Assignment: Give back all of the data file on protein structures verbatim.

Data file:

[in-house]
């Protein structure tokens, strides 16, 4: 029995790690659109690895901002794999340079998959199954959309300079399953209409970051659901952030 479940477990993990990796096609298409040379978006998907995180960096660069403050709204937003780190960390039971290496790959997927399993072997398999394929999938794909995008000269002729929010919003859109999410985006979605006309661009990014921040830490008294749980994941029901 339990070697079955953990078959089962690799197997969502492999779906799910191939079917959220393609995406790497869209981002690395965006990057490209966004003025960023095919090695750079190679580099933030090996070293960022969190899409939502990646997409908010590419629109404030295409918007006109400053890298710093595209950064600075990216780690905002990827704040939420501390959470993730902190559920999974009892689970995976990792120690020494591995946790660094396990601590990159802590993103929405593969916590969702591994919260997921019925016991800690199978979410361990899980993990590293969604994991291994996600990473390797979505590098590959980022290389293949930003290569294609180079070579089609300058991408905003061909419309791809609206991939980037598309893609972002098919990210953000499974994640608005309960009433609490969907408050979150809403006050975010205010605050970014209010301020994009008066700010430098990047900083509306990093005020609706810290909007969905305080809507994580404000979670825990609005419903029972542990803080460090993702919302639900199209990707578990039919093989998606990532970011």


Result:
[in-house]
């Protein structure tokens, strides 16, 4: 029995790690659109690895901002794999340079998959199954959309300079399953209409970051659901952030 479940477990993990990796096609298409040379978006998907995180960096660069403050709204937003780190960390039971290496790959997927399993072997398999394929999938794909995008000269002729929010919003859109999410985006979605006309661009990014921040830490008294749980994941029901 339990070697079955953990078959089962690799197997969502492999779906799910191939079917959220393609995406790497869209981002690395965006990057490209966004003025960023095919090695750079190679580099933030090996070293960022969190899409939502990646997409908010590419629109404030295409918007006109400053890298710093595209950064600075990216780690905002990827704040939420501390959470993730902190559920999974009892689970995976990792120690020494591995946790660094396990601590990159802590993103929405593969916590969702591994919260997921019925016991800690199978979410361990899980993990590293969604994991291994996600990473390797979505590098590959980022290389293949930003290569294609180079070579089609300058991408905003061909419309791809609206991939980037598309893609972002098919990210953000499974994640608005309960009433609490969907408050979150809403006050975010205010605050970014209010301020994009008066700010430098990047900083509306990093005020609706810290909007969905305080809507994580404000979670825990609005419903029972542990803080460090993702919302639900199209990707578990039919093989998606990532970011």